It's standard in philosophy of mind to distinguish between two basic kinds of mental phenomena: intentional states, which are about or represent other items or themselves, such as beliefs about your mother's new hairdo, and phenomenal states, such as feelings of pain or visual experiences of seeing red. It's also hotly debated how to explain how both kinds of mental phenomena are part of a purely physical world. The dominant approach in recent decades is to explain the phenomenal in terms of the intentional and the intentional in terms of the physical causal – that is, to explain conscious experience in terms of intentionality and to explain intentionality in terms of causal relations between thinkers and what they are thinking about.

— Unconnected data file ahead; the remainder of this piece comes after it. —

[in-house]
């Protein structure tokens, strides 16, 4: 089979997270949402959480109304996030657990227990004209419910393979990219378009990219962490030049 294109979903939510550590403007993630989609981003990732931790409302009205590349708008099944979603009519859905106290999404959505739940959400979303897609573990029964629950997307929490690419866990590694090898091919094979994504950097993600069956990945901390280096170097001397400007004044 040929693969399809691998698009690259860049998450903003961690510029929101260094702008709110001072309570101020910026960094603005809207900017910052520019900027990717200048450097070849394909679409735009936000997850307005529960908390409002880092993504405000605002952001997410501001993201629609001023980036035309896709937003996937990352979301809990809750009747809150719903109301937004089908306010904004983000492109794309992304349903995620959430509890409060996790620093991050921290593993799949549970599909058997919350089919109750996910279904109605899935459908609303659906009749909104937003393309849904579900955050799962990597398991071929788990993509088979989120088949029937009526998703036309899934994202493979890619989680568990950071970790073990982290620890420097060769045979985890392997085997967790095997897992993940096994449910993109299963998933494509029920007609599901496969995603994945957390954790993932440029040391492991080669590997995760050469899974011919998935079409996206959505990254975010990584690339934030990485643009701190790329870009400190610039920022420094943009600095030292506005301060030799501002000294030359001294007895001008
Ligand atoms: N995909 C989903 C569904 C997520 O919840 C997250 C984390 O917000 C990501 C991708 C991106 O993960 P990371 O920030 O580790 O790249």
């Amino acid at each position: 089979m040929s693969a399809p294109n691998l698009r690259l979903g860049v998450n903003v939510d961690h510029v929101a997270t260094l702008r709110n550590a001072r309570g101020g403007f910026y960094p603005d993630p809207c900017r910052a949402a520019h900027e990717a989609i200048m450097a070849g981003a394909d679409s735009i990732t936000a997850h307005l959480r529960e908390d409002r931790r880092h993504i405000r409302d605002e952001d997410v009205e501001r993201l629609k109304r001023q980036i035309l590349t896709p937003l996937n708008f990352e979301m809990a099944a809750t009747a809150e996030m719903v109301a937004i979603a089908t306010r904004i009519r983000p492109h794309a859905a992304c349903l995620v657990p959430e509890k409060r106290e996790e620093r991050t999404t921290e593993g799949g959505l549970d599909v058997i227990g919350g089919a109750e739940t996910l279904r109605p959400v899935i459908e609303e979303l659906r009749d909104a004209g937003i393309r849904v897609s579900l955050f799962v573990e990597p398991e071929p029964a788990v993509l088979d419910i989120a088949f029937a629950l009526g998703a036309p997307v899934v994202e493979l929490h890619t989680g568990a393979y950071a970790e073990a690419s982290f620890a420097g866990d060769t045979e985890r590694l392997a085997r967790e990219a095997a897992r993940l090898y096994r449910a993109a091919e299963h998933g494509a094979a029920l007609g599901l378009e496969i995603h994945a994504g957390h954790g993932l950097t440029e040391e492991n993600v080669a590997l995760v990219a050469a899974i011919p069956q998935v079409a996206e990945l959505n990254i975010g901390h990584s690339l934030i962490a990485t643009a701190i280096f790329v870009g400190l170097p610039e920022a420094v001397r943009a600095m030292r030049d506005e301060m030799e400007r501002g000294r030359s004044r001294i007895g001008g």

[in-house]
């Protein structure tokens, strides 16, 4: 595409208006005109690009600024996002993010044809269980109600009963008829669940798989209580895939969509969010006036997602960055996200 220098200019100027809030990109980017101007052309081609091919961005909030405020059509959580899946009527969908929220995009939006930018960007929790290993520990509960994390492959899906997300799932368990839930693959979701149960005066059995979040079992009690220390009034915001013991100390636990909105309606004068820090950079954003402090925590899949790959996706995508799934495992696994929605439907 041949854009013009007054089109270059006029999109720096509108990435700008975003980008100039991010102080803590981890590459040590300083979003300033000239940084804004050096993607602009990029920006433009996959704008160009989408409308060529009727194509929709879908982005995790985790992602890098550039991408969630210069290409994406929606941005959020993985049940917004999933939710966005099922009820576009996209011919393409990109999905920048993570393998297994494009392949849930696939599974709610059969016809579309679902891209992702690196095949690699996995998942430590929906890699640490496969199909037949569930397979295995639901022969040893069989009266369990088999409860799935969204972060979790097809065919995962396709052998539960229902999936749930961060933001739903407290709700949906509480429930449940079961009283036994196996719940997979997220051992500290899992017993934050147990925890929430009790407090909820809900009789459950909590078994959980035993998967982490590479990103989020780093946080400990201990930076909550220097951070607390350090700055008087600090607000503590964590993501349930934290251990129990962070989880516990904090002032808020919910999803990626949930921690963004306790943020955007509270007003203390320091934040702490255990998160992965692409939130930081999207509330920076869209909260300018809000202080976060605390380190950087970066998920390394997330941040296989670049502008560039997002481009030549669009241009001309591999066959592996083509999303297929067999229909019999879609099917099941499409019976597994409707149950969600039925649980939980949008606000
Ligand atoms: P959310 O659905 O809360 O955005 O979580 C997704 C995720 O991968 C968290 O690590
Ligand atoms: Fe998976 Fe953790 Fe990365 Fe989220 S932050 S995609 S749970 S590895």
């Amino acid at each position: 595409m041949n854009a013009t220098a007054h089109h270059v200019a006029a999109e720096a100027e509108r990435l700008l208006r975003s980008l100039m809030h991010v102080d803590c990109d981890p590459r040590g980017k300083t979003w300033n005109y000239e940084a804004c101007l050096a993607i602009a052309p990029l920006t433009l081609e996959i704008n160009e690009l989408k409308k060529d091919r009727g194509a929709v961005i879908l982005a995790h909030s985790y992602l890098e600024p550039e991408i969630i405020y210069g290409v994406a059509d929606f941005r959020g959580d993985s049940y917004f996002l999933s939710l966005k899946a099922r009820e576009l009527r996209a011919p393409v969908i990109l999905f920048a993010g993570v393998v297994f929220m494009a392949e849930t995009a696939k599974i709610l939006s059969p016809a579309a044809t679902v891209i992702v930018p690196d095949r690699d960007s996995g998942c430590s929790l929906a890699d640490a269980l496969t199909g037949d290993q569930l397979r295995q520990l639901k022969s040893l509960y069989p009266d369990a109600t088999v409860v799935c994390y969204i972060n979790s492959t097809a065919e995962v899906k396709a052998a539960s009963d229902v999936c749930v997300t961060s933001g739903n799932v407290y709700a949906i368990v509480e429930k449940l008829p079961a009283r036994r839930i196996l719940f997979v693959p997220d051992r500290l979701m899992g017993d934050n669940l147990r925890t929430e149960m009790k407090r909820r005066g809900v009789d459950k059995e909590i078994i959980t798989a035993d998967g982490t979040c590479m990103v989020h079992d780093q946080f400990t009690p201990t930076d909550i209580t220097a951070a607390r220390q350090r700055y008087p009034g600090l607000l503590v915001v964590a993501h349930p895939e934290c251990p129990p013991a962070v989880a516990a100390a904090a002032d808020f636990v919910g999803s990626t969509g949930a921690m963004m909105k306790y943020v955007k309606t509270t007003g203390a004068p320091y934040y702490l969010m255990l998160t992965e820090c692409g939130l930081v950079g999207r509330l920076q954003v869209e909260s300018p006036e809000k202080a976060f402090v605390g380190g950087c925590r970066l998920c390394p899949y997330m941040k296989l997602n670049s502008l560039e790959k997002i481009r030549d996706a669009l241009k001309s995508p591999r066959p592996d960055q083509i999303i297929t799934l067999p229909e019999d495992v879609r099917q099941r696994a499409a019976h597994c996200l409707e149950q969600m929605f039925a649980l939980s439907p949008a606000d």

In his new book, The Sources of Intentionality (Oxford University Press), Uriah Kriegel, associate professor of philosophy at the University of Arizona, argues for a reversal of this order of explanation. On his view, conscious experience is basic to the explanation of all mental phenomena. In this erudite, stylish and provocative volume, Kriegel weighs the relative virtues of higher-order tracking and adverbial theories of experiential intentionality, and defends an interpretivist account of non-experiential intentionality.